Adderall; Adderall XR; Mydayis
- This drug may be habit-forming; avoid long-term use. Use this drug as you were told by your doctor. Tell your doctor if you have a history of drug or alcohol abuse. Misuse of this drug may cause unsafe heart-related side effects or even sudden death. Tell your doctor if you have any heart disease.
- It is used to treat attention deficit problems with hyperactivity.
- It is used to treat narcolepsy.
- It may be given to you for other reasons. Talk with the doctor.
- If you have an allergy to dextroamphetamine, amphetamine, or any other part of this drug.
- If you are allergic to any drugs like this one, any other drugs, foods, or other substances. Tell your doctor about the allergy and what signs you had, like rash; hives; itching; shortness of breath; wheezing; cough; swelling of face, lips, tongue, or throat; or any other signs.
- If you or a family member have any of these health problems: Blood vessel disease, high blood pressure, heart structure problems or other heart problems, or Tourette’s syndrome or tics.
- If you have any of these health problems: Glaucoma; nervous, anxious, or tense state; or overactive thyroid.
- If you have ever had any of these health problems: Drug abuse or stroke.
- If you have kidney disease.
- If you are taking acetazolamide.
- If you are taking sodium bicarbonate.
- If you have taken certain drugs used for low mood (depression) like isocarboxazid, phenelzine, or tranylcypromine or drugs used for Parkinson’s disease like selegiline or rasagiline in the last 14 days. Taking this drug within 14 days of those drugs can cause very bad high blood pressure.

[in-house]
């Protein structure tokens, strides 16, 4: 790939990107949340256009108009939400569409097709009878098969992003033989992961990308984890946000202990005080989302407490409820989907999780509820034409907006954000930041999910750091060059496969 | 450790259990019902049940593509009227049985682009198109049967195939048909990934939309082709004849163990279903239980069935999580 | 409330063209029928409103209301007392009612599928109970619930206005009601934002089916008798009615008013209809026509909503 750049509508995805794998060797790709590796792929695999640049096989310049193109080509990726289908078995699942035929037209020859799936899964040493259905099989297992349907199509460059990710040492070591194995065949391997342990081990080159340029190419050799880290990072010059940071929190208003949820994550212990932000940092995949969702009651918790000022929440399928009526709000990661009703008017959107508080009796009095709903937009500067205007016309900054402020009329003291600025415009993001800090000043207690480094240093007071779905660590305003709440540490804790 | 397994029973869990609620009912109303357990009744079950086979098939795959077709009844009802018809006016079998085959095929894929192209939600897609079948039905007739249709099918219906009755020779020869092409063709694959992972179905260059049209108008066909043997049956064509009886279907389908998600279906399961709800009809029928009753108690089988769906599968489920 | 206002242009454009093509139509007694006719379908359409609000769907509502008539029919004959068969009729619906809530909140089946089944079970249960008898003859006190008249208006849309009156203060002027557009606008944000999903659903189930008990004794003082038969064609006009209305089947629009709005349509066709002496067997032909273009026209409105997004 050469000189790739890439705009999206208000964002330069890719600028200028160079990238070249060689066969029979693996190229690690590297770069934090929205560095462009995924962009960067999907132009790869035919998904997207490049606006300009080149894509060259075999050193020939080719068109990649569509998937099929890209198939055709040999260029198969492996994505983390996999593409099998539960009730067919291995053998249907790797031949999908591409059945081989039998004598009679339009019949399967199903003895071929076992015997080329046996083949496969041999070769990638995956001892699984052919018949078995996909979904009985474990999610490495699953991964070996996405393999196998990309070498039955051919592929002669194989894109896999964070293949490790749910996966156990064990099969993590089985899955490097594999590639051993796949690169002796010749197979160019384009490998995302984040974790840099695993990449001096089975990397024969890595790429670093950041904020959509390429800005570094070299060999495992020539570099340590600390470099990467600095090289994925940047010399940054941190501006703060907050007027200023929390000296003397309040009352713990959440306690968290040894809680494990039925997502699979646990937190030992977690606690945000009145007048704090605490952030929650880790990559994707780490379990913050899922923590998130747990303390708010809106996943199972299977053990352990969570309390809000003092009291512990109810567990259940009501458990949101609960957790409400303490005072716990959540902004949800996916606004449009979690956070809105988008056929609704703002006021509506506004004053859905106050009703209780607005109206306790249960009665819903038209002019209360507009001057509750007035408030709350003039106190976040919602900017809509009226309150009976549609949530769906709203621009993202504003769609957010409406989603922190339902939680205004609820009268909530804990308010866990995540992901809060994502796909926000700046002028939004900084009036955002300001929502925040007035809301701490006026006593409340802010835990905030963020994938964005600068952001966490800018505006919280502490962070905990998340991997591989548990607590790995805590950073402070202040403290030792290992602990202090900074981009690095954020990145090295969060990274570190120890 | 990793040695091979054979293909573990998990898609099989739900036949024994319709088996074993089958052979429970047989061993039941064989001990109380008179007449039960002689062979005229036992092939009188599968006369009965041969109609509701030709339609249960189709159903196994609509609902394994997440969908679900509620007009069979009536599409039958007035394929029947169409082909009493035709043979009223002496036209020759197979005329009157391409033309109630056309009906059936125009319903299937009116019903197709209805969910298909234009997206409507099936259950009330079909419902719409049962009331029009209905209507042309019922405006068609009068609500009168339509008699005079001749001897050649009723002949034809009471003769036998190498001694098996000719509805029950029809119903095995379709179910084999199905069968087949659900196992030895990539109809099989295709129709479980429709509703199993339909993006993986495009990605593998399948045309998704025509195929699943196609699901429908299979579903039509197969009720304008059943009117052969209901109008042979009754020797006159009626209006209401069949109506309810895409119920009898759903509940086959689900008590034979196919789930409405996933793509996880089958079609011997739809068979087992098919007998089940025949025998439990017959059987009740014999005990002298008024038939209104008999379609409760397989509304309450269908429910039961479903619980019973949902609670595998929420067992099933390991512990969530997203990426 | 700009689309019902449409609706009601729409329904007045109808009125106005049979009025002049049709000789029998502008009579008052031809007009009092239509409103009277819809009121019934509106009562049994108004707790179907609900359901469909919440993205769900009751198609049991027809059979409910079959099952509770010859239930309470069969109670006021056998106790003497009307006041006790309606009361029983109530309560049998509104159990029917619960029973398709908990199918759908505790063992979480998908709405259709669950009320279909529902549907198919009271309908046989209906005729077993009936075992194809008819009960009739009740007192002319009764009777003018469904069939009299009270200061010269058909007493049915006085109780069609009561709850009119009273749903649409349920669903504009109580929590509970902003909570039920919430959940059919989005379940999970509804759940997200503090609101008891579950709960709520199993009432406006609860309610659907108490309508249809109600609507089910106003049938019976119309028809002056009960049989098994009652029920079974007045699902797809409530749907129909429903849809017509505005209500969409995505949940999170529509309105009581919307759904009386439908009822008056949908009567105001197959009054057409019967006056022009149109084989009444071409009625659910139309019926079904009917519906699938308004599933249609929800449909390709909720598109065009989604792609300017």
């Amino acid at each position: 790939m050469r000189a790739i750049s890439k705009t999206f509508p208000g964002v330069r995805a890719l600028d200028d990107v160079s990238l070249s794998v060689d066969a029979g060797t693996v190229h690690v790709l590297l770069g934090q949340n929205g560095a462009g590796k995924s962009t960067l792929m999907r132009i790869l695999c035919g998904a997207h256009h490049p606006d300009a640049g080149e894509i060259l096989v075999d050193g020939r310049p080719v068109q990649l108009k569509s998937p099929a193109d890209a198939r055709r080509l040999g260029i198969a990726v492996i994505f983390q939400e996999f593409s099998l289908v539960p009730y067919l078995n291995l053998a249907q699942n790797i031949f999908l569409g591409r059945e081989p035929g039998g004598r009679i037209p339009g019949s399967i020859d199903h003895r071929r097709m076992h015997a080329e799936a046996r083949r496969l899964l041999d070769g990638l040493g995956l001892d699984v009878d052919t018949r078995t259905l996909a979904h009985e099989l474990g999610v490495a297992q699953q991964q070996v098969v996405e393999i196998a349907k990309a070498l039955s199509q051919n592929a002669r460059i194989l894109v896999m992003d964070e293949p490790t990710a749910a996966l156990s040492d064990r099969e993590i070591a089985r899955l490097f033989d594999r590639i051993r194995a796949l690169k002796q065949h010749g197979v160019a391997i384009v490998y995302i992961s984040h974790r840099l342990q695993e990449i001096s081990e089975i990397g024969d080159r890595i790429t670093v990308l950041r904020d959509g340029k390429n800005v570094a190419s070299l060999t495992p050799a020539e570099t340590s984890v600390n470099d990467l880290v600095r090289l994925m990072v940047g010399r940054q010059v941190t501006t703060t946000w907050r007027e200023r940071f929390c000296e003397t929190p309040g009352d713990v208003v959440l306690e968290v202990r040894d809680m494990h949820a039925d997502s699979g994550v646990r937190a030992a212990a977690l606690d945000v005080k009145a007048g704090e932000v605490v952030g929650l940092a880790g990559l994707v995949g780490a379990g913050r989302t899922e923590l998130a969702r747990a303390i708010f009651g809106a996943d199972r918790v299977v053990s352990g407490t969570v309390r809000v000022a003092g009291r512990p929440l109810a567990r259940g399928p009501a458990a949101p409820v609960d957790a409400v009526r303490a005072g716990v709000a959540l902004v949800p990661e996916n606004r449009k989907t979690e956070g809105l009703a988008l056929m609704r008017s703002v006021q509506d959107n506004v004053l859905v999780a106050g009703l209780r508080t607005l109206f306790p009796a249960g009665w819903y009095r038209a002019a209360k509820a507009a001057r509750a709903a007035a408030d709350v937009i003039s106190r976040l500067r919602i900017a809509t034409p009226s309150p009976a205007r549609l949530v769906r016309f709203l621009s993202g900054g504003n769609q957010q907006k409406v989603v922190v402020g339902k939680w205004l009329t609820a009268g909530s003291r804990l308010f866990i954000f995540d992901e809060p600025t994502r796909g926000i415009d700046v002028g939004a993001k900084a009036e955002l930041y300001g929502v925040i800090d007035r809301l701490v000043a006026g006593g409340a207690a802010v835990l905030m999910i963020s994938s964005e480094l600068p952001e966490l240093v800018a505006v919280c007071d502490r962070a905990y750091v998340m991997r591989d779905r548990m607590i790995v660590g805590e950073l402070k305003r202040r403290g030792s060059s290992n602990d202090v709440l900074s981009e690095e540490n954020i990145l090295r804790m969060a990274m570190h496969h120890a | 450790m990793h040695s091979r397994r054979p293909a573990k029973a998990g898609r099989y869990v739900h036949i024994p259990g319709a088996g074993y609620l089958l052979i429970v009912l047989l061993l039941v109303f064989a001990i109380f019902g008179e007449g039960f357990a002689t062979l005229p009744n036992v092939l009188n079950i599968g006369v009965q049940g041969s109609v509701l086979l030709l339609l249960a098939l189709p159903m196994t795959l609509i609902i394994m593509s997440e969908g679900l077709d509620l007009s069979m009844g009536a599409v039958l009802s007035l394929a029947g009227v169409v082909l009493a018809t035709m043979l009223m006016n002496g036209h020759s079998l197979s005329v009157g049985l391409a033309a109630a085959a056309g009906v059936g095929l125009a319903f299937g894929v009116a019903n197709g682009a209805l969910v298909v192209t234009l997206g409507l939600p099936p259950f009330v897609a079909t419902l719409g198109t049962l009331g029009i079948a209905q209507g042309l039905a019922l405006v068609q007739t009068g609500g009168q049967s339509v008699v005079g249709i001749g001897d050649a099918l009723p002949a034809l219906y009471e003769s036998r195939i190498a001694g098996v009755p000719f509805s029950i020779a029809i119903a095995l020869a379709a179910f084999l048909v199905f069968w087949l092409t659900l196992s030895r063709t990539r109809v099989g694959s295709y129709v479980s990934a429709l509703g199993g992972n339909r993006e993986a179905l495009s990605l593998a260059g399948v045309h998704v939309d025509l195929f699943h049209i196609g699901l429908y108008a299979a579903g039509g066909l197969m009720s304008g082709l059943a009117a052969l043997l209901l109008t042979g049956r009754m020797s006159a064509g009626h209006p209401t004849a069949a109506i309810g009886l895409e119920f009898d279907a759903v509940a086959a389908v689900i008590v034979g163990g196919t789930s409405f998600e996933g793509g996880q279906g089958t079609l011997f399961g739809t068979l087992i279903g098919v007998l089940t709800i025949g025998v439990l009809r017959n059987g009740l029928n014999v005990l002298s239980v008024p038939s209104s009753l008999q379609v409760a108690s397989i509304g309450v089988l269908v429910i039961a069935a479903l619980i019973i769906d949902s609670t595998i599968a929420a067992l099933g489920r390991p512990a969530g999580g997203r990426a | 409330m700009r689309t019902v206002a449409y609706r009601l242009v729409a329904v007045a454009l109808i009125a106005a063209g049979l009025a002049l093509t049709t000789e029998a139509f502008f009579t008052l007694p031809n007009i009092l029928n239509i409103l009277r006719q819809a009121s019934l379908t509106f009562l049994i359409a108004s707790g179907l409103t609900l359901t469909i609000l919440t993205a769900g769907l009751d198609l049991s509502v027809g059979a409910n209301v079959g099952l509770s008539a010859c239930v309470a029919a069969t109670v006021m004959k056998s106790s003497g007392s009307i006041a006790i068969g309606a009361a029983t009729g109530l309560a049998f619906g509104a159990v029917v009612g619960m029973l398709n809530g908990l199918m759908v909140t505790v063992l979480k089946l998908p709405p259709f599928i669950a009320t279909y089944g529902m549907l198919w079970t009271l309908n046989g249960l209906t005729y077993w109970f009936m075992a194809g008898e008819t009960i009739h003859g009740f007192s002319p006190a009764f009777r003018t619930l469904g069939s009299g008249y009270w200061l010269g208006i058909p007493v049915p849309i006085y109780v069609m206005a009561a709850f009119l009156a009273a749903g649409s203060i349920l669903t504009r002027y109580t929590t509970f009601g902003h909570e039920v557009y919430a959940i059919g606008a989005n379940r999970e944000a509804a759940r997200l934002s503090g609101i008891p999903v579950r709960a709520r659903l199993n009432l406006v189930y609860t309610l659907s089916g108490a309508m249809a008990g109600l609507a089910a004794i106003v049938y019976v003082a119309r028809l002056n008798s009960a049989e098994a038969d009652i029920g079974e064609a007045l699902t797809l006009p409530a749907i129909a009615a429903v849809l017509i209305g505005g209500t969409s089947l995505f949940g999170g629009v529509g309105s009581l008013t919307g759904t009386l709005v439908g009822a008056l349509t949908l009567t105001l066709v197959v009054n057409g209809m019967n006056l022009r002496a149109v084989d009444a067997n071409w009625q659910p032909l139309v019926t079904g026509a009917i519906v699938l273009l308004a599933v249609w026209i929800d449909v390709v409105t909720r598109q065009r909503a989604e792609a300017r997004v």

- If you are taking any of these drugs: Linezolid or methylene blue.
- If you are breast-feeding. Do not breast-feed while you take this drug.
- Tell all of your health care providers that you take this drug. This includes your doctors, nurses, pharmacists, and dentists.
- Avoid driving and doing other tasks or actions that call for you to be alert until you see how this drug affects you.
- If you have been taking this drug for a long time or at high doses, it may not work as well and you may need higher doses to get the same effect. This is known as tolerance. Call your doctor if this drug stops working well. Do not take more than ordered.
- This drug may be habit-forming with long-term use.
- If you have been taking this drug for many weeks, talk with your doctor before stopping. You may want to slowly stop this drug.
- You may have some heart tests before starting this drug. Talk with your doctor.
- This drug may cause high blood pressure.
- Check blood pressure and heart rate as the doctor has told you. Talk with the doctor.
- Have blood work checked as you have been told by the doctor. Talk with the doctor.
- This drug may affect certain lab tests. Tell all of your health care providers and lab workers that you take this drug.
- Do not take antacids with this drug.
- Do not switch between this product and other products that have the same drugs in them without checking with the doctor.
- New or worse behavior and mood changes like change in thinking, anger, and hallucinations have happened with this drug. Tell your doctor if you or a family member have any mental or mood problems like low mood (depression) or bipolar illness, or if a family member has killed themselves. Call your doctor right away if you have hallucinations; change in the way you act; or signs of mood changes like low mood (depression), thoughts of killing yourself, nervousness, emotional ups and downs, thinking that is not normal, anxiety, or lack of interest in life.
- A very bad and sometimes deadly health problem called serotonin syndrome may happen if you take this drug with drugs for depression, migraines, or certain other drugs. Call your doctor right away if you have agitation; change in balance; confusion; hallucinations; fever; fast or abnormal heartbeat; flushing; muscle twitching or stiffness; seizures; shivering or shaking; sweating a lot; very bad diarrhea, upset stomach, or throwing up; or very bad headache.
- This drug may affect growth in children and teens in some cases. They may need regular growth checks. Talk with the doctor.
- Different brands of this drug may be for use in different ages of children. Talk with the doctor before giving this drug to a child.